Dr. Bavaria: Absolutely. They’re both life threatening conditions, but they’re a little bit different in the way they present and the way they act. The aortic aneurysm is a very, very serious condition, but it’s not really serious until is ruptures, so it’s kind of what I call to my patients an A+/F- condition. You’re either fine or you’re in really bad shape, so it’s really important with aneurysms to fix them before they rupture or before they dissect. However, aneurysm – I mean valve disease is a slow but progressive cause of heart failure, so you have to catch the valves and replace and repair valves prior to the development of heart failure. That’s the key there.
Adam: Yeah, and so let’s talk about the work that you and your team are doing there at Penn Medicine because these are two different conditions. Are they treated in one operation, or do you need to have multiple procedures?
Dr. Bavaria: No, today we can treat these in one operation. We can repair and replace valves at the same time as repairing the aneurysm itself. This is called an aortic root procedure in many respects where you have the combination of the valve plus the aorta together, and we do these all the time. This is something that is now done in 2020. This is a – something that’s not dangerous.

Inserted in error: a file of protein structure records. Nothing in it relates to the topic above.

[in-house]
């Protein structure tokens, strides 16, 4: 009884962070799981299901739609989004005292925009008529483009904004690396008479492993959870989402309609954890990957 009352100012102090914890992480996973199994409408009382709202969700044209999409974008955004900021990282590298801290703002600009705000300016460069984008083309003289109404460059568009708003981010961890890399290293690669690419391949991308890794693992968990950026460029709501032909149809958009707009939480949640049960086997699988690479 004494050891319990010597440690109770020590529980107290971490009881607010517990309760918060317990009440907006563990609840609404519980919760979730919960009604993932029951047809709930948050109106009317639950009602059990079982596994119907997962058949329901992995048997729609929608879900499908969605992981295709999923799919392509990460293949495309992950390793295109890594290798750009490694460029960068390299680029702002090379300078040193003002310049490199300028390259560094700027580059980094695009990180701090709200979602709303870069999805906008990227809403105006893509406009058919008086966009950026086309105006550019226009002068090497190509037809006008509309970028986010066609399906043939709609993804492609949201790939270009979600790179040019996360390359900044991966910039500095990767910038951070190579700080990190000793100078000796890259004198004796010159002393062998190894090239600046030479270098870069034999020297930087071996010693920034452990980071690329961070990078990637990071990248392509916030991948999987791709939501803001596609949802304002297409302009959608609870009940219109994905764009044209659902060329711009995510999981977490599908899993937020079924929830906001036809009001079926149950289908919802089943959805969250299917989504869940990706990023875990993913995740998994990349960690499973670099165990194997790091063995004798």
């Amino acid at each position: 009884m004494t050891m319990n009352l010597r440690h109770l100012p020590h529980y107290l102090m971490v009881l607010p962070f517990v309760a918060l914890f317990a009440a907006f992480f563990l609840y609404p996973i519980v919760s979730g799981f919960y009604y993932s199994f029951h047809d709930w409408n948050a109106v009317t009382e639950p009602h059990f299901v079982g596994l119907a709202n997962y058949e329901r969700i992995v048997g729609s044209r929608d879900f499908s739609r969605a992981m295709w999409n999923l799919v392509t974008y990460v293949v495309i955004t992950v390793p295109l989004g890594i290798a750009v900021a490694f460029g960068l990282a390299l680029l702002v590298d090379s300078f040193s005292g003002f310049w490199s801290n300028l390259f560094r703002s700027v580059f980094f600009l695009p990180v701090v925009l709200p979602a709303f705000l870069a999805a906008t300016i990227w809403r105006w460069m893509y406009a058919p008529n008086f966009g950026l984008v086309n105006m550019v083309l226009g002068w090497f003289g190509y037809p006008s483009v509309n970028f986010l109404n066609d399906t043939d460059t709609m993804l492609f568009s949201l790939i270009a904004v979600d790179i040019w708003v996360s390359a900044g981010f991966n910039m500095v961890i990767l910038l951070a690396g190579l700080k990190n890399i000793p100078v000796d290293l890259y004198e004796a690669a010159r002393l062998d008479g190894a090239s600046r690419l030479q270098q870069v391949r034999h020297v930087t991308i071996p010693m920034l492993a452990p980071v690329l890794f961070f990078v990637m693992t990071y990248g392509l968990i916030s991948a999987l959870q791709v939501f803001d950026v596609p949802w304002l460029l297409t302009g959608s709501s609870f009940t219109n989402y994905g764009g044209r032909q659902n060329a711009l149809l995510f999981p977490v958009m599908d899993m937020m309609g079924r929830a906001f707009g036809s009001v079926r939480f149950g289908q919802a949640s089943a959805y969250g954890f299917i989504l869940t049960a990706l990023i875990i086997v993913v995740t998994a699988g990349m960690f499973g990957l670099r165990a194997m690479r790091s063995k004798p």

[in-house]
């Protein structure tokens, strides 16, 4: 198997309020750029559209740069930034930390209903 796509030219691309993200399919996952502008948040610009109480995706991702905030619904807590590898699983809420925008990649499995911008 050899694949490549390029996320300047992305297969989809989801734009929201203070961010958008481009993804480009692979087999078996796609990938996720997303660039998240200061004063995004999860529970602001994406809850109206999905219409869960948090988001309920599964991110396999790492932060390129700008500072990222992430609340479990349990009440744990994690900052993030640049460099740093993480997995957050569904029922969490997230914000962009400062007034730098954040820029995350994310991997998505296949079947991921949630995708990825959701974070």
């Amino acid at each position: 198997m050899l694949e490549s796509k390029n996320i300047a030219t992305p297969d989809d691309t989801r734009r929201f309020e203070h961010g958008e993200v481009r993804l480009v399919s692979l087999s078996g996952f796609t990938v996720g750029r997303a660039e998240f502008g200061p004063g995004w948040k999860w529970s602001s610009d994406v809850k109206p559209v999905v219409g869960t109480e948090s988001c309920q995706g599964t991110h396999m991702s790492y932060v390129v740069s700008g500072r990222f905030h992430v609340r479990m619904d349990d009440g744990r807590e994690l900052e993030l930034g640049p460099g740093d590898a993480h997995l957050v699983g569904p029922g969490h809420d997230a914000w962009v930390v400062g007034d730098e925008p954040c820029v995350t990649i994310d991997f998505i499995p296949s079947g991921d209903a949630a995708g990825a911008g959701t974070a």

Adam: Got it. If I remember right, I think I’ve seen some research potentially with you talking about valve sparing procedures. Can you share with the patients what that is?
Dr. Bavaria: Oh, yes. If your valve is fundamentally okay and/or it’s a bicuspid valve that is what I call physiologically normal or near normal – it looks fine, it is fine, but it may be leaky, but it’s not calcified and it’s not – doesn’t have any irreversibly damaged tissue, then we can repair these valves. We can either spare them, which means that we’re fixing the aneurysm around the valve, or we can actually repair the aneurysm and repair the valve as well at the same time. This is a little complicated. It’s a little sophisticated, but we can definitely repair and spare valves under certain conditions, especially regurgitant valves or valves that have insufficiency or leaks. Now, it’s a little harder if you have a stenotic valve with calcification.